The 2017 Patriots begin their season with enormous expectations. The idea of 19-0 seems far-fetched now that trusted wide receiver Julian Edelman is out for the season with a torn ACL and pass rusher Kony Ealy flunked out of Belichick U in the preseason. Their draft class looks like a washout with the top two picks, defensive end Derek Rivers (out for the season with a torn ACL) and offensive tackle Tony Garcia (reserve/non-football injury list), hurt. There is pressure on marquee offseason acquisitions cornerback Stephon Gilmore and wide receiver Brandin Cooks to look the part of Patriots immediately without a gridiron grace period.


But you really have to talk yourself into the Patriots not advancing to a seventh straight conference title game, extending their own NFL record. The division looks like a fait accompli, given the fact that both the New York Jets and the Buffalo Bills appear to be punting on 2017. With Miami Dolphins quarterback Ryan Tannehill out for the year, Jimmy Garoppolo is the second-best quarterback in the AFC East.

The Patriots are at the point now where every season, every victory enhances their legacy and the footprint of their dynasty in football history. Even a generic 12-4 season with a division title — those are words 31 other NFL fan bases would love to utter — sets NFL records.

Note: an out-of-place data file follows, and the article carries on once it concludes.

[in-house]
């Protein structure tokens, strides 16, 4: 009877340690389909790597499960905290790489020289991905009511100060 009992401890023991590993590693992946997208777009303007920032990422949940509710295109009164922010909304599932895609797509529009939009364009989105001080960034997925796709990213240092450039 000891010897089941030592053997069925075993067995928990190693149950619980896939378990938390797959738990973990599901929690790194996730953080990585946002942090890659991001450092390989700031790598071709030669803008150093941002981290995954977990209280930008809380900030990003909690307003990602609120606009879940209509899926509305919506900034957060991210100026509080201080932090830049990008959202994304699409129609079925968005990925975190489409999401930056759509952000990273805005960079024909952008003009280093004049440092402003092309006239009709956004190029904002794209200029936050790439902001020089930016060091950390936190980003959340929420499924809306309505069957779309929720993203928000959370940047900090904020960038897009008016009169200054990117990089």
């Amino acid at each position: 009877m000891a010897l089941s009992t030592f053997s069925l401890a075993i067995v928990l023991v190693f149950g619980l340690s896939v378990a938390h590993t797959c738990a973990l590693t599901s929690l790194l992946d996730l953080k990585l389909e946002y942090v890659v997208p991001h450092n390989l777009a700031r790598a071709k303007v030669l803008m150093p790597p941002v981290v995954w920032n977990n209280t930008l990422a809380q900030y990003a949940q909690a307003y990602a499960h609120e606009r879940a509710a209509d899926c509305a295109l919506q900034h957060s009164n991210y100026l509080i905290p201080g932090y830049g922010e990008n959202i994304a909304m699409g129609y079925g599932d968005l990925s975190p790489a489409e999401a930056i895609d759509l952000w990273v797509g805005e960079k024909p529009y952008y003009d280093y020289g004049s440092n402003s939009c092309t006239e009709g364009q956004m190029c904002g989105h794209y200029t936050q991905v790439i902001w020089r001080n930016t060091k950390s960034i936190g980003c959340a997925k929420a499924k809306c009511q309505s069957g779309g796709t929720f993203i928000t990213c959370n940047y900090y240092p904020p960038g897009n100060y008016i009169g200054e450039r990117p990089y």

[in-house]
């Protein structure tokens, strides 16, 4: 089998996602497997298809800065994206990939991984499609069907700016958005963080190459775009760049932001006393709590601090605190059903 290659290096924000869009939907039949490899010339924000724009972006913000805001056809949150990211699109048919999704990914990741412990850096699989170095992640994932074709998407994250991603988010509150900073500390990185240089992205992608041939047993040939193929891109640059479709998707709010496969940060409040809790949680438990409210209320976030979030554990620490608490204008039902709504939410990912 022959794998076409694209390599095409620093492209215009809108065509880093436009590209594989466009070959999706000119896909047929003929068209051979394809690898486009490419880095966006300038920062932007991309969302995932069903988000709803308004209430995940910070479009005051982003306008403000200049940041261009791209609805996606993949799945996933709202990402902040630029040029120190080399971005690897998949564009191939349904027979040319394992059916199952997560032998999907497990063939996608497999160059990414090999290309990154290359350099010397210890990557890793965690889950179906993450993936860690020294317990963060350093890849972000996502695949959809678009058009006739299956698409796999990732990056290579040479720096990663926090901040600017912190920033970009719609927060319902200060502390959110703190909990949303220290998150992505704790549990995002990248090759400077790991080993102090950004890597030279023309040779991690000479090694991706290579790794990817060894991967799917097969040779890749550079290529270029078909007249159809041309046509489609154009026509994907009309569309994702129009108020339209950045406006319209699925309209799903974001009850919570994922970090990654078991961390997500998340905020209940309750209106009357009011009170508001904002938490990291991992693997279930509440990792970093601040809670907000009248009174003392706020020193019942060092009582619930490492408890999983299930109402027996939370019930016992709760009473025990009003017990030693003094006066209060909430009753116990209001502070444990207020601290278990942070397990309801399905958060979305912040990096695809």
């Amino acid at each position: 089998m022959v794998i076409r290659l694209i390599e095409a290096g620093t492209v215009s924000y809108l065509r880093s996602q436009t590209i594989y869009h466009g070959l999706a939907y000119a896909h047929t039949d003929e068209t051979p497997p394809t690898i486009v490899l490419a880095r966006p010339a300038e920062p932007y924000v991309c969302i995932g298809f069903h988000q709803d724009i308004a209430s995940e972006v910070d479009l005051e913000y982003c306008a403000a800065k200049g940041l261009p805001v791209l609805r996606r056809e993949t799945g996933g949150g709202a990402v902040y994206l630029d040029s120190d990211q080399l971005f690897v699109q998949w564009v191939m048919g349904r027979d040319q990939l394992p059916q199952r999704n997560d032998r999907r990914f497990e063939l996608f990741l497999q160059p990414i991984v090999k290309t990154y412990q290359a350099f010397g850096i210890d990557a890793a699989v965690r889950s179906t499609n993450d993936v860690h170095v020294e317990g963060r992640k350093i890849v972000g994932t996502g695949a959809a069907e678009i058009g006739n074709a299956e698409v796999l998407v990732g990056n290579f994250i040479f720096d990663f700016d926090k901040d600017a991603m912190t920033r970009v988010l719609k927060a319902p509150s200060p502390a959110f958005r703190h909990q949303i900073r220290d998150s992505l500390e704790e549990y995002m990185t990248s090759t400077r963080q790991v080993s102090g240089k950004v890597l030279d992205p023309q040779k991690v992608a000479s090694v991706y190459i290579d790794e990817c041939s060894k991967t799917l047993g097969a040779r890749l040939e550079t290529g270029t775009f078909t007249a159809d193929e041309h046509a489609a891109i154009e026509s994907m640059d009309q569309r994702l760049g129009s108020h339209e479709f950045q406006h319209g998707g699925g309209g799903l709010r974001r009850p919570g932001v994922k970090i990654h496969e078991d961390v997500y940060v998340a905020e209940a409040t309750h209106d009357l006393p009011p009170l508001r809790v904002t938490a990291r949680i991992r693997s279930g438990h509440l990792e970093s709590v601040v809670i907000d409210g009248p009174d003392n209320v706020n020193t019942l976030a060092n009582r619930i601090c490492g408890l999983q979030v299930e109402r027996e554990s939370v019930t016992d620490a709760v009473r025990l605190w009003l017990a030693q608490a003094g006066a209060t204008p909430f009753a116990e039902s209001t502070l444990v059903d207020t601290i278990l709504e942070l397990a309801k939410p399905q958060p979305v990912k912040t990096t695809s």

New England has recorded a winning record in 16 consecutive seasons (2001-16) and can surpass San Francisco (1983-98) and Dallas (1970-85) for the most consecutive seasons with a .500 or better record since the 1970 AFL-NFL merger.


The Patriots have won eight consecutive division titles, an NFL record, and are the only team to win 13 division titles in a 14-year span in NFL history. With a playoff berth, New England would tie Dallas (1975-83) and the Manning Colts (2002-10) for the most consecutive playoff appearances (nine) in NFL history.

The Patriots have won 10 or more games in 14 consecutive seasons, two off the 49ers’ record run. Their five seasons of 14 or more wins (2003, 2004, 2007, 2010, and 2016) are already the most in NFL history.

Brady is 40 years old now. No. 12 is an NFL institution, the greatest quarterback of all time, and the winningest QB in NFL history with 208 victories. Brady can extend his NFL records for most Super Bowls (seven) and conference championship games played in (11).

Belichick can’t avoid history either by simply doing his job this season. He needs eight victories to surpass Tom Landry (270 career wins, including the postseason) for third on the all-time coaching list. His Hoodiness owns the NFL coaching record for postseason victories with 26. He will set the record for postseason games coached when the Patriots make the playoffs, breaking a tie with Don Shula and Landry (36).

If the Patriots win a sixth Super Bowl, Belichick would join George Halas and Curly Lambeau as the only NFL coaches to win six league championships.

The Patriots have outlasted their rivals during a run of success that is unrivaled in the salary cap era. The young Oakland Raiders or the upgraded Steelers might emerge this year to knock them off their perch of preeminence and spark a new rivalry. The NFL would welcome that.


But as the 2017 season commences, the Patriots only real rival is the past.

Christopher L. Gasper is a Globe columnist. He can be reached at Follow him on Twitter @cgasper.